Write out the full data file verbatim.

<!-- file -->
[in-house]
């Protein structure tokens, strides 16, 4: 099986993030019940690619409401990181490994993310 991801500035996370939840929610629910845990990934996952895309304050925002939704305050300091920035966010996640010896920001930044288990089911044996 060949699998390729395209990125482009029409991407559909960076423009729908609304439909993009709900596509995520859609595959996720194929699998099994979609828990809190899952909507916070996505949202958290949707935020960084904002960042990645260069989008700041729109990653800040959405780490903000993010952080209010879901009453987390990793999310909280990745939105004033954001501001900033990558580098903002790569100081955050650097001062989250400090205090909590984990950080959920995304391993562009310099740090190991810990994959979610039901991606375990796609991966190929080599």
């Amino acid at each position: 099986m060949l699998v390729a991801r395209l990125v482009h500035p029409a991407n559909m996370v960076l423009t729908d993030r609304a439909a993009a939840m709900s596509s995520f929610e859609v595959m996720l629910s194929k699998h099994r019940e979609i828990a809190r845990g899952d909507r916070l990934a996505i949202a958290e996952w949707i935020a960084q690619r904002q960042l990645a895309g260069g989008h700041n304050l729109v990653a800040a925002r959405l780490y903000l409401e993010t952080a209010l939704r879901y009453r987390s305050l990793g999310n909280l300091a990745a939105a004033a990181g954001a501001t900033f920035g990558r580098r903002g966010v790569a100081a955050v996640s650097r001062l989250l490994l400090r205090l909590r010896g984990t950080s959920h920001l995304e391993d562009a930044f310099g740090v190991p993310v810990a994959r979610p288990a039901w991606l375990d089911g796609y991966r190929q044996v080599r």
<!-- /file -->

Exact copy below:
[in-house]
């Protein structure tokens, strides 16, 4: 099986993030019940690619409401990181490994993310 991801500035996370939840929610629910845990990934996952895309304050925002939704305050300091920035966010996640010896920001930044288990089911044996 060949699998390729395209990125482009029409991407559909960076423009729908609304439909993009709900596509995520859609595959996720194929699998099994979609828990809190899952909507916070996505949202958290949707935020960084904002960042990645260069989008700041729109990653800040959405780490903000993010952080209010879901009453987390990793999310909280990745939105004033954001501001900033990558580098903002790569100081955050650097001062989250400090205090909590984990950080959920995304391993562009310099740090190991810990994959979610039901991606375990796609991966190929080599």
């Amino acid at each position: 099986m060949l699998v390729a991801r395209l990125v482009h500035p029409a991407n559909m996370v960076l423009t729908d993030r609304a439909a993009a939840m709900s596509s995520f929610e859609v595959m996720l629910s194929k699998h099994r019940e979609i828990a809190r845990g899952d909507r916070l990934a996505i949202a958290e996952w949707i935020a960084q690619r904002q960042l990645a895309g260069g989008h700041n304050l729109v990653a800040a925002r959405l780490y903000l409401e993010t952080a209010l939704r879901y009453r987390s305050l990793g999310n909280l300091a990745a939105a004033a990181g954001a501001t900033f920035g990558r580098r903002g966010v790569a100081a955050v996640s650097r001062l989250l490994l400090r205090l909590r010896g984990t950080s959920h920001l995304e391993d562009a930044f310099g740090v190991p993310v810990a994959r979610p288990a039901w991606l375990d089911g796609y991966r190929q044996v080599r």